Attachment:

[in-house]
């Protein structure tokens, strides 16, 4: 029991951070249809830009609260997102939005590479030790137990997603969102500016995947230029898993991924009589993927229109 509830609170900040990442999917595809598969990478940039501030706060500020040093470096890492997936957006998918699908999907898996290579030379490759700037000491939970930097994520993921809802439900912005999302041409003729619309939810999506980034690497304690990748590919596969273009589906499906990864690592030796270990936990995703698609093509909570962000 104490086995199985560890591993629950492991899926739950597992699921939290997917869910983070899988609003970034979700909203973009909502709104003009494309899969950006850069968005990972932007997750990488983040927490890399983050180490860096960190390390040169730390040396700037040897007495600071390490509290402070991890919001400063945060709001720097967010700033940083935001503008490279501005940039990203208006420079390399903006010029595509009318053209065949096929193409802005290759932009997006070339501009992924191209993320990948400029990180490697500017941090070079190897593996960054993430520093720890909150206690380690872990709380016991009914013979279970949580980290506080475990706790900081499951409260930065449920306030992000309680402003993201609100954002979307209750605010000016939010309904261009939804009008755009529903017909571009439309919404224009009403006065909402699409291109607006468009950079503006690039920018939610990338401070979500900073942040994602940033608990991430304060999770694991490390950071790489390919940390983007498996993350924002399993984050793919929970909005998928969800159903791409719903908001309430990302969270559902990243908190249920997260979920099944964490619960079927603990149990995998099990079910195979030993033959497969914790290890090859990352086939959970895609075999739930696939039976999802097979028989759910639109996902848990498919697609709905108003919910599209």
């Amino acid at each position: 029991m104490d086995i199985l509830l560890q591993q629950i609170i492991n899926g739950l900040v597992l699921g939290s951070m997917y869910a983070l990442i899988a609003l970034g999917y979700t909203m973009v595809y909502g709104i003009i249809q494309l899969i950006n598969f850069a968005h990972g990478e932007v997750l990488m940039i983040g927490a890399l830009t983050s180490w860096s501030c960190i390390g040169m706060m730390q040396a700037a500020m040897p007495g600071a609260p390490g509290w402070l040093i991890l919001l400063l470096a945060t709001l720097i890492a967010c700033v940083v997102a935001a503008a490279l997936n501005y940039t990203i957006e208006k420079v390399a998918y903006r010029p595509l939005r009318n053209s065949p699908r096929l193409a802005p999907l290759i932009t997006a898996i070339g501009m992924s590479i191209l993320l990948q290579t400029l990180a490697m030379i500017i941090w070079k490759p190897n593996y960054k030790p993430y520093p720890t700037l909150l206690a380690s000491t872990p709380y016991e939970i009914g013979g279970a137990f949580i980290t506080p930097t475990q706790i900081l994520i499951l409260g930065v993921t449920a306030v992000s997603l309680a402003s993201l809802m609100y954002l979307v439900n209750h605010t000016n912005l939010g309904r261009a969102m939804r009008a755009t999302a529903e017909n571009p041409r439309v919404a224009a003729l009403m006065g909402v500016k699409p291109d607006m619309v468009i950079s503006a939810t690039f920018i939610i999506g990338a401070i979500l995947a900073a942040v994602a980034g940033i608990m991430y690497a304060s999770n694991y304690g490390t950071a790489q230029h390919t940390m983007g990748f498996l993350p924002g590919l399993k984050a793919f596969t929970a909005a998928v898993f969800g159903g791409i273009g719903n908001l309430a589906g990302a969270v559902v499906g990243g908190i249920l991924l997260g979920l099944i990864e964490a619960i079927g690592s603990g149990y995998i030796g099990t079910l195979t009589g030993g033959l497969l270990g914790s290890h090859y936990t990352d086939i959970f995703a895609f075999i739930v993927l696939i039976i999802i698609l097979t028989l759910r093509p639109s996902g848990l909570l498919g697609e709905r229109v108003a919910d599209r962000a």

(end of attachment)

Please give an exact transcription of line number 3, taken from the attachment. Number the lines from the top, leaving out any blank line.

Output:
């Amino acid at each position: 029991m104490d086995i199985l509830l560890q591993q629950i609170i492991n899926g739950l900040v597992l699921g939290s951070m997917y869910a983070l990442i899988a609003l970034g999917y979700t909203m973009v595809y909502g709104i003009i249809q494309l899969i950006n598969f850069a968005h990972g990478e932007v997750l990488m940039i983040g927490a890399l830009t983050s180490w860096s501030c960190i390390g040169m706060m730390q040396a700037a500020m040897p007495g600071a609260p390490g509290w402070l040093i991890l919001l400063l470096a945060t709001l720097i890492a967010c700033v940083v997102a935001a503008a490279l997936n501005y940039t990203i957006e208006k420079v390399a998918y903006r010029p595509l939005r009318n053209s065949p699908r096929l193409a802005p999907l290759i932009t997006a898996i070339g501009m992924s590479i191209l993320l990948q290579t400029l990180a490697m030379i500017i941090w070079k490759p190897n593996y960054k030790p993430y520093p720890t700037l909150l206690a380690s000491t872990p709380y016991e939970i009914g013979g279970a137990f949580i980290t506080p930097t475990q706790i900081l994520i499951l409260g930065v993921t449920a306030v992000s997603l309680a402003s993201l809802m609100y954002l979307v439900n209750h605010t000016n912005l939010g309904r261009a969102m939804r009008a755009t999302a529903e017909n571009p041409r439309v919404a224009a003729l009403m006065g909402v500016k699409p291109d607006m619309v468009i950079s503006a939810t690039f920018i939610i999506g990338a401070i979500l995947a900073a942040v994602a980034g940033i608990m991430y690497a304060s999770n694991y304690g490390t950071a790489q230029h390919t940390m983007g990748f498996l993350p924002g590919l399993k984050a793919f596969t929970a909005a998928v898993f969800g159903g791409i273009g719903n908001l309430a589906g990302a969270v559902v499906g990243g908190i249920l991924l997260g979920l099944i990864e964490a619960i079927g690592s603990g149990y995998i030796g099990t079910l195979t009589g030993g033959l497969l270990g914790s290890h090859y936990t990352d086939i959970f995703a895609f075999i739930v993927l696939i039976i999802i698609l097979t028989l759910r093509p639109s996902g848990l909570l498919g697609e709905r229109v108003a919910d599209r962000a």